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Canadian Working Group on HIV and Rehabilitation Launches New Business Case for Recruiting and Retaining People With Episodic Disabilities

Key Findings Show Cost Savings and Benefits for Canadian Businesses in Hiring and Accommodating This Large Population Segment

TORONTO, ON–(Marketwired – February 26, 2014) – The Canadian Working Group on HIV and Rehabilitation (CWGHR) is pleased to announce the launch of The Business Case for Actively Recruiting and Retaining People with Episodic Disabilities, new research that looks at why Canadian employers should hire people living with episodic disabilities. Sponsored by Scotiabank, the project addresses the employment challenges affecting people living with episodic disabilities and examines the benefits to Canadian businesses in hiring this segment of the country’s population.

“Most people with episodic disabilities are eager and able to continue working, but many cannot do so without reasonable accommodation from their employers,” says Stephen Tattle, Acting Executive Director of CWGHR. “At the same time, employers face the negative impacts of losing experienced workers and the high cost of replacing them.”

Episodic disabilities are lifelong conditions like multiple sclerosis, arthritis, diabetes, HIV, hepatitis C, chronic fatigue syndrome, migraines, chronic pain, and some forms of cancer and mental illness. People with disabilities make up 14.3% of Canada’s population (Canada’s First Report on the UN Convention on the Rights of Persons with Disabilities, 2014), and yet unemployment rates among this segment are 10.4%, as compared to 7% for persons without a disability (Statistics Canada, 2014).

“At Scotiabank, we know that diversity and inclusion produces strong outcomes for business success and we’re proud to support the Canadian Working Group on HIV and Rehabilitation’s business case through our Bright Future philanthropic program,” says Deanna Matzanke, Scotiabank’s Director for HR Policy & Compliance and Diversity & Inclusion. “We share in CWGHR’s belief that it’s critical to tap into this underused pool because it offers a broad range of benefits for Canadian businesses.”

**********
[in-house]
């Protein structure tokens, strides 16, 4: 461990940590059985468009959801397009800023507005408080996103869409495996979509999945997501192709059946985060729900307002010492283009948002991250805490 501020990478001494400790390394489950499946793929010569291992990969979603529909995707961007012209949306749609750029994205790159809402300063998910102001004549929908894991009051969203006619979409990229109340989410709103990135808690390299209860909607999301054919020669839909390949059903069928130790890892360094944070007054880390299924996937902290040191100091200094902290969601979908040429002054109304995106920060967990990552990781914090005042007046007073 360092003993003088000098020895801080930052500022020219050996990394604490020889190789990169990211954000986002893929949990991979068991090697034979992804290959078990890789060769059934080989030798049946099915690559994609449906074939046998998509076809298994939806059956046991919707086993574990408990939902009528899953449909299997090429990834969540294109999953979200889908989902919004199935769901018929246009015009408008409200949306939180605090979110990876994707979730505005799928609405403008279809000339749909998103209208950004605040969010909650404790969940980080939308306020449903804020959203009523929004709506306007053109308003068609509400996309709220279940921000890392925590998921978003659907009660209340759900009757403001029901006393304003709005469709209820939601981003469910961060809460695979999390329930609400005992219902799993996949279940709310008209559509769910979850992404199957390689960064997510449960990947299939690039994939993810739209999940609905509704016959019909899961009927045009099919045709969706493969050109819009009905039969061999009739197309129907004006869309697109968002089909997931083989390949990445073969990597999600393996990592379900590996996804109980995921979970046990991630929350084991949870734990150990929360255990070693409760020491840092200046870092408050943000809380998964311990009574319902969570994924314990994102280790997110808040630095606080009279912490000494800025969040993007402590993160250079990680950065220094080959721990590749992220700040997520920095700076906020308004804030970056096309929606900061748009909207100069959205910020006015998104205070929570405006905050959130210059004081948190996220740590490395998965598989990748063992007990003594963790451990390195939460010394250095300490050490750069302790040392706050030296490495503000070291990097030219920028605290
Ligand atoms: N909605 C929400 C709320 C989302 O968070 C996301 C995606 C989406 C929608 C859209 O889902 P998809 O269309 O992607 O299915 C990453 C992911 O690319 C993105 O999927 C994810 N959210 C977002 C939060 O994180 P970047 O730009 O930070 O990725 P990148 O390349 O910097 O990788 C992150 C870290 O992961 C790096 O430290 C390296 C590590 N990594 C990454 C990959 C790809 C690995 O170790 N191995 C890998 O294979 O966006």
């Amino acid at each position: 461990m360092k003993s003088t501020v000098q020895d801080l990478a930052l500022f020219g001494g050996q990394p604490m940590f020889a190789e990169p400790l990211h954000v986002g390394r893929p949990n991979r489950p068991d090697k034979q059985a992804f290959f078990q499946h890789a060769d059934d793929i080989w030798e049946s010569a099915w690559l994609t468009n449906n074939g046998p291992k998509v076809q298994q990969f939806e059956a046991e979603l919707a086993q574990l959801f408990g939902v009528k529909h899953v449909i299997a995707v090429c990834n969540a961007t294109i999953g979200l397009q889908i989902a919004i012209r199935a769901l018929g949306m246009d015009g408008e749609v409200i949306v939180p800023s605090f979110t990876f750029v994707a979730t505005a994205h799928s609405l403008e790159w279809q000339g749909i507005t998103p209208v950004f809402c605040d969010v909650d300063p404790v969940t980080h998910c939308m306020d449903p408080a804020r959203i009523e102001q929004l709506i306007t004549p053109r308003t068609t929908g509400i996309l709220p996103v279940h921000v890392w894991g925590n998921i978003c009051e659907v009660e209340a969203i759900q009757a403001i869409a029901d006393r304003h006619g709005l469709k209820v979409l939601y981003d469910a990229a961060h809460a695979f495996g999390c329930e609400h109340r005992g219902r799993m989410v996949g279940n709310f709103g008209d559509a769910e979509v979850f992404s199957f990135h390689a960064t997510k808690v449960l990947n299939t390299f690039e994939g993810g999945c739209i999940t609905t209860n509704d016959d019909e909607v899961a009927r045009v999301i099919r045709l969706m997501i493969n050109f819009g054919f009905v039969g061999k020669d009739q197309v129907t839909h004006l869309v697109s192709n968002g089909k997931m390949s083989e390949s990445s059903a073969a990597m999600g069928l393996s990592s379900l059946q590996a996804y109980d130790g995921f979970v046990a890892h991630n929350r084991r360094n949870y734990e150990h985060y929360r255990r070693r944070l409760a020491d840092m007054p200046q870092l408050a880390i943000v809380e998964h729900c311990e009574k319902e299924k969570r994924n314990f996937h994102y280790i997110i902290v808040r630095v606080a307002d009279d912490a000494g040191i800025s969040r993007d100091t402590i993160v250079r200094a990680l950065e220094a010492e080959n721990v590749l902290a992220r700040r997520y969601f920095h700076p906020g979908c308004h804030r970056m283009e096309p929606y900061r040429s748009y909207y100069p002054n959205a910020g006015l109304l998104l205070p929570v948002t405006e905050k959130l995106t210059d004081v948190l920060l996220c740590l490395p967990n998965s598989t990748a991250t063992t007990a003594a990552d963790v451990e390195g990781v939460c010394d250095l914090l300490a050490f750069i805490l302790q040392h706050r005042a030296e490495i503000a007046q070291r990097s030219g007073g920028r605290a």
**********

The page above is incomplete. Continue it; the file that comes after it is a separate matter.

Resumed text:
The business case revealed that the available talent pool in Canada is large and growing:

  • over four million Canadians are living with arthritis;
  • 20% of Canadians will experience an episode of mental illness in their lifetime;
  • between 55,000 and 75,000 Canadians are living with multiple sclerosis; and
  • 65,000 Canadians are living with HIV.

The study also found that the top two reasons why employers are discouraged from recruiting and retaining people with episodic disabilities are:

  • the perceived high cost of workplace accommodation; and
  • the perceived potential for decreased productivity.

“Despite the perceptions that employers may have, a Statistics Canada survey showed that 90% of people with disabilities did as well or better at their jobs compared with other employees. As well, a Deloitte & Touche LLP study in 2010 showed that 86% of this group rated average or better in attendance, and the retention rate was 72% higher,” adds Tattle. “This business case is a call to action for companies to become this segments’ employer of choice. And if they are already on the payroll, make it easy for them to stay and to give them their best.”

About the Canadian Working Group on HIV and Rehabilitation
The Canadian Working Group on HIV and Rehabilitation (CWGHR) is a national charitable organization that promotes innovation and excellence in rehabilitation in the context of HIV. CWGHR is multi-sector and multi-disciplinary in its membership and its activities.

CWGHR bridges the traditionally separate worlds of HIV, disability and rehabilitation. CWGHR members include people living with HIV, community-based HIV and disability organizations, health professionals, educators, and researchers, privates businesses and the employment sector; all of whom have an important role in a comprehensive response to rehabilitation in the lives of people living with HIV.

In 2013, CWGHR marked its 15th Anniversary.

About Scotiabank
Scotiabank is a leading financial services provider in over 55 countries and Canada’s most international bank. Through Bright Future, our global philanthropic program, Scotiabank and its employees support causes at a grassroots level across six pillars: health, education, social services, arts and culture, environment and sports. Recognized as a leader for our charitable donations and philanthropic activities, Scotiabank has contributed on average some $50 million annually over the last five years to community causes around the world. Visit us at

Contact for media interviews and more information on this release:
Ms. Tammy C. Yates
Program and Communications Manager
Canadian Working Group on HIV and Rehabilitation (CWGHR)
416-513-0440 ext. 240, or 647-760-6236;

Nadine Jahangir
Scotiabank Media Communications


This press release was issued by The Bank of Nova Scotia and was initially posted at It was distributed, unedited and unaltered, by CCRW on 2014-02-27. The issuer is solely responsible for the accuracy of the information contained therein.

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